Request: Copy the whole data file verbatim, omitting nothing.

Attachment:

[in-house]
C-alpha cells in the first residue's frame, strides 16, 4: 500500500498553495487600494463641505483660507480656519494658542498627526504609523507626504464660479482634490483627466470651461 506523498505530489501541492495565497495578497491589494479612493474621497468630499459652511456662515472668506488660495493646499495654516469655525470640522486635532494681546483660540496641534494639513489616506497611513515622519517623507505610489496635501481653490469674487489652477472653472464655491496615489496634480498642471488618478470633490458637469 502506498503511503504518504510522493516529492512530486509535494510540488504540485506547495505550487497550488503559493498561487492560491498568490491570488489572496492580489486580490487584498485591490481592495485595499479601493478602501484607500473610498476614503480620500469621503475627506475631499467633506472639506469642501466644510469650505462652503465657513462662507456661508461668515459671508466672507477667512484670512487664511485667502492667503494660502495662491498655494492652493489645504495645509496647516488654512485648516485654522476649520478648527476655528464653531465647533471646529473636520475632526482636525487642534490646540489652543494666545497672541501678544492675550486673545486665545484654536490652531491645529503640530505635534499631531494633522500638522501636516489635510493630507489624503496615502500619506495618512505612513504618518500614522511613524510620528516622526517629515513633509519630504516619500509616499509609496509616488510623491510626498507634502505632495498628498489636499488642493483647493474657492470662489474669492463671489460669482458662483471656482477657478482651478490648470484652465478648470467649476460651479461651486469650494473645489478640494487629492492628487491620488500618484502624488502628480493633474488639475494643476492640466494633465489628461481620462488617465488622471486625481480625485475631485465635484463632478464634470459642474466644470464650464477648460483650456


[in-house]
C-alpha cells in the first residue's frame, strides 16, 4: 500500500498553495487600494463641505483660507480656519494658542498627526504609523507626504464660479482634490483627466470651461 506523498505530489501541492495565497495578497491589494479612493474621497468630499459652511456662515472668506488660495493646499495654516469655525470640522486635532494681546483660540496641534494639513489616506497611513515622519517623507505610489496635501481653490469674487489652477472653472464655491496615489496634480498642471488618478470633490458637469 502506498503511503504518504510522493516529492512530486509535494510540488504540485506547495505550487497550488503559493498561487492560491498568490491570488489572496492580489486580490487584498485591490481592495485595499479601493478602501484607500473610498476614503480620500469621503475627506475631499467633506472639506469642501466644510469650505462652503465657513462662507456661508461668515459671508466672507477667512484670512487664511485667502492667503494660502495662491498655494492652493489645504495645509496647516488654512485648516485654522476649520478648527476655528464653531465647533471646529473636520475632526482636525487642534490646540489652543494666545497672541501678544492675550486673545486665545484654536490652531491645529503640530505635534499631531494633522500638522501636516489635510493630507489624503496615502500619506495618512505612513504618518500614522511613524510620528516622526517629515513633509519630504516619500509616499509609496509616488510623491510626498507634502505632495498628498489636499488642493483647493474657492470662489474669492463671489460669482458662483471656482477657478482651478490648470484652465478648470467649476460651479461651486469650494473645489478640494487629492492628487491620488500618484502624488502628480493633474488639475494643476492640466494633465489628461481620462488617465488622471486625481480625485475631485465635484463632478464634470459642474466644470464650464477648460483650456